Salguero's holistic approach to his business—seeing each component as an integral part of a larger, interconnected system—appears to be paying off. What began as a self-funded Kickstarter project has blossomed into a multimillion-dollar company enjoying widespread popularity.
How ButcherBox Works
ButcherBox has a simple ordering system that allows you to choose the size of box you want, how frequently you want it delivered, and the type of meat you want. Depending on which box type you choose (which I will describe next), you can select the exact meat/cuts you want, or you simply pick the meat type (beef, pork), and they pick the cuts for you.
Going through this ordering process on Butcherbox is easy and straightforward. I’m going to walk you through it as a step-by-step process so you know exactly what to expect and how to order meat on ButcherBox.
To start, you click the “Choose Your Plan” button on the right top of your screen. This will lead you to a “get started” page where you have to input an email address that is connected to whatever special offer they currently have going, such as “Free Ground Pork & Drumsticks + $100 off.”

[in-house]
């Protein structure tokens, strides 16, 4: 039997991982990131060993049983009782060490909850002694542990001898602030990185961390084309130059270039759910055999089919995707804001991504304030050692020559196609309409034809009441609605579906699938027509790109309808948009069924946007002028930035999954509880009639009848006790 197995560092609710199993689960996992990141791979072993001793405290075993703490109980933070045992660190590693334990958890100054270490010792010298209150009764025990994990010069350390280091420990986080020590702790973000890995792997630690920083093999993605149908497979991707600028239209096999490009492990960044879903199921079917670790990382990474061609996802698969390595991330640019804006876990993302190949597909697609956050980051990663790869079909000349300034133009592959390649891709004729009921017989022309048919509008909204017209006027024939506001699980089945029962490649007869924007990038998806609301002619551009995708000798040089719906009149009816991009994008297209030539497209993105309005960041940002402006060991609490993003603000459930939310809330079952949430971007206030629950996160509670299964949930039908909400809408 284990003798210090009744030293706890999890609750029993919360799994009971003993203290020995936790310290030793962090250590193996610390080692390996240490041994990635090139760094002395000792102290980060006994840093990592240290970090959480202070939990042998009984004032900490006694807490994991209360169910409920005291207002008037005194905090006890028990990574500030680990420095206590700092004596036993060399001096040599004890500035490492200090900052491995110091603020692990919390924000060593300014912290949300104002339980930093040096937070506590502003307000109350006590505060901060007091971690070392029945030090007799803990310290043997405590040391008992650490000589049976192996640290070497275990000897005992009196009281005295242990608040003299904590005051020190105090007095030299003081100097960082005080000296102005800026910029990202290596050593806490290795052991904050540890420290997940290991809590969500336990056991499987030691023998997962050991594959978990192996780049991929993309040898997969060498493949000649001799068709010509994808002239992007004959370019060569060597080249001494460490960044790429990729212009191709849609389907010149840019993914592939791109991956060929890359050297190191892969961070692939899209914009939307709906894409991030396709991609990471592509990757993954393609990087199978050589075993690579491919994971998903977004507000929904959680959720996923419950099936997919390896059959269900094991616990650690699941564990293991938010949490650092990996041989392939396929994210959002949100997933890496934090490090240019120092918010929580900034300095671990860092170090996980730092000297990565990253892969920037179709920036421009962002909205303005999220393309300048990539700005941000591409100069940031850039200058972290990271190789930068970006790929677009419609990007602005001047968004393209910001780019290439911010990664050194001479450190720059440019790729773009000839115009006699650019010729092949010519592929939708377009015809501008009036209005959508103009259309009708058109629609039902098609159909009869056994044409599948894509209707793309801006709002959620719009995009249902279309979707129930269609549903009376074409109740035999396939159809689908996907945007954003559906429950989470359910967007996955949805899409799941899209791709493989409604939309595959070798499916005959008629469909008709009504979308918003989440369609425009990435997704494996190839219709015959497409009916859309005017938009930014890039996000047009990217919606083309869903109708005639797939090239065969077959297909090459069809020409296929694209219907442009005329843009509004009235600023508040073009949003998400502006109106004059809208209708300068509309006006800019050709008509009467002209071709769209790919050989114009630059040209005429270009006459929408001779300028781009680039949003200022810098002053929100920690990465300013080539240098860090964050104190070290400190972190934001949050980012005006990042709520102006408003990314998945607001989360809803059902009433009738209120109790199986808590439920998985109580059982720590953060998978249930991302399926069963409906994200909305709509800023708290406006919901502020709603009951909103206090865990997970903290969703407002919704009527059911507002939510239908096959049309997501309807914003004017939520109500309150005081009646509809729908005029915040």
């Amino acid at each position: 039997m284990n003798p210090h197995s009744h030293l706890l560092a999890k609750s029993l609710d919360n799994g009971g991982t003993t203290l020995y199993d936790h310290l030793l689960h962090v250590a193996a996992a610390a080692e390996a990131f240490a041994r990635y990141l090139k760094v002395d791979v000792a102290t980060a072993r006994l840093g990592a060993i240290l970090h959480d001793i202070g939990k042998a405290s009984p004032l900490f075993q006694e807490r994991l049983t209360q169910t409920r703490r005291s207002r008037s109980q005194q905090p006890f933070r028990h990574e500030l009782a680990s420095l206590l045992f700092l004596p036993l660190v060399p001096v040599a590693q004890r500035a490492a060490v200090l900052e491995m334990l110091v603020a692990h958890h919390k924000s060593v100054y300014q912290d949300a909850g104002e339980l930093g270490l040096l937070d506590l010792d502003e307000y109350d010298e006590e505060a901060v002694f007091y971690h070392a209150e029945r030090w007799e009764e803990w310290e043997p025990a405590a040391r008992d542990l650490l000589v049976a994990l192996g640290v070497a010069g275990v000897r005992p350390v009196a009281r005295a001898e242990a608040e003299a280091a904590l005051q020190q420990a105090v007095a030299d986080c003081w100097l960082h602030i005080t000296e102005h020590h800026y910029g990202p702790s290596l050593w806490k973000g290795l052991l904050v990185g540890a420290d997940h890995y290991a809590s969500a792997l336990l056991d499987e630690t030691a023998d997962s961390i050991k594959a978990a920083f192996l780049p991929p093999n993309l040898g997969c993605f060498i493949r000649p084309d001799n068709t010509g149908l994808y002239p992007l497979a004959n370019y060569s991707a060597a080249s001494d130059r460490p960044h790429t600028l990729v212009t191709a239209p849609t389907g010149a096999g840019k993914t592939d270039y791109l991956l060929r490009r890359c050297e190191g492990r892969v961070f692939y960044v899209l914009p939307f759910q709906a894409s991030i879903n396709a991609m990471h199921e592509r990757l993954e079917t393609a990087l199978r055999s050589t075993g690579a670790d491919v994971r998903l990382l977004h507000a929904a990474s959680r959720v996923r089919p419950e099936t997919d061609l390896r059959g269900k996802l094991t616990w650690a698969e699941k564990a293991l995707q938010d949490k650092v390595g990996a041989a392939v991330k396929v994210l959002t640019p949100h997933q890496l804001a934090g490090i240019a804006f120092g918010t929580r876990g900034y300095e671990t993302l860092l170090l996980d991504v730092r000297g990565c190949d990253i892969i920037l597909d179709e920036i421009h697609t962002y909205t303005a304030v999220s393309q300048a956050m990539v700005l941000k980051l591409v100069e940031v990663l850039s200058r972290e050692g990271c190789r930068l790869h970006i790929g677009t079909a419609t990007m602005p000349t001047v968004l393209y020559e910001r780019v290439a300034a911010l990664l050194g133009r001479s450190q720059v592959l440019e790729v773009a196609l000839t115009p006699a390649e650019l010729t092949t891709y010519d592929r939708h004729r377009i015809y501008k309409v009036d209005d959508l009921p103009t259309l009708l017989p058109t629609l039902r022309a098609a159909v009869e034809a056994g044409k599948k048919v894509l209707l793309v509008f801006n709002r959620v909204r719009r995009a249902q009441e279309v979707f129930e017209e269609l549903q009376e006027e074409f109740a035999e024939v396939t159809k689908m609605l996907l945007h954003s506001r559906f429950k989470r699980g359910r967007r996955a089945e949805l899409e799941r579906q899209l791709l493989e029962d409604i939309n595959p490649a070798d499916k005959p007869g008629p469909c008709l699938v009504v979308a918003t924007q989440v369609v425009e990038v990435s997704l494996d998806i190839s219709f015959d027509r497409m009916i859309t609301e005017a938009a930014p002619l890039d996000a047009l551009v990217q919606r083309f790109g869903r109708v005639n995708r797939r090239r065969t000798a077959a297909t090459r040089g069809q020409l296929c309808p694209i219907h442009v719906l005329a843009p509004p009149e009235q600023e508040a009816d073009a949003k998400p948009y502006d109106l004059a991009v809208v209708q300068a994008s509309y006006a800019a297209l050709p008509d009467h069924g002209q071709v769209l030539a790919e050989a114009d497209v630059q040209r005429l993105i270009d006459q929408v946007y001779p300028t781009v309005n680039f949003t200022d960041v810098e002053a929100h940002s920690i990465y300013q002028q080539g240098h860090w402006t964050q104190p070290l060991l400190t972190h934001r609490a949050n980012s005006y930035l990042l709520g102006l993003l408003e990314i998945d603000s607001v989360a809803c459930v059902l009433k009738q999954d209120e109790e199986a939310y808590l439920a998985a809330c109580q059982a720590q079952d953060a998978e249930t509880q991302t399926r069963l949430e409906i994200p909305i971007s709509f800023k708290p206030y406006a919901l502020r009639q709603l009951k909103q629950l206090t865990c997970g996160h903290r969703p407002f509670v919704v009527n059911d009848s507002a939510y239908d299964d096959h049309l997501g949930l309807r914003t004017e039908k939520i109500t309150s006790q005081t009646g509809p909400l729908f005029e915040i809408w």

While this is a great offer, I find it slightly unfortunate that there’s no way around this, as you have to input your email address to continue the ordering process. I understand having to input an email address to order, but I don’t like that there isn’t a “no thanks” option for whatever they’re offering. You HAVE to accept their offer (which is usually a good deal) in order to continue; then, that offer is automatically applied to your order. Now, if you like this offer—no big deal (and woohoo, free food)!
But I can also see a scenario where you wouldn’t want the offer, such as if you don’t eat pork. Basically, I’m not a fan of not having the option to opt out of the special offer if needed.
Anyway, let’s get back to it.
Choosing Your Plan
Once you've entered your email address, you'll be prompted to choose between two subscription options: the "Custom Plan" and the "Curated Plan."
The "Custom Plan" offers you the freedom to handpick specific cuts from a variety of meat types, including seafood options. This plan comes in two box sizes, both of which contain 20% more meat compared to the Curated Plan.
I opted for the "Curated Plan," which is a bit more budget-friendly. With this plan, you select the types of meat you'd like, and ButcherBox takes care of choosing the specific cuts for you. This plan also offers two box sizes to suit your needs.
After selecting your subscription plan, you'll be prompted to pick a box size that best suits your needs: either the Classic Box or the Big Box. The amount of meat and the pricing for each box vary depending on whether you've chosen the Custom or Curated Plan.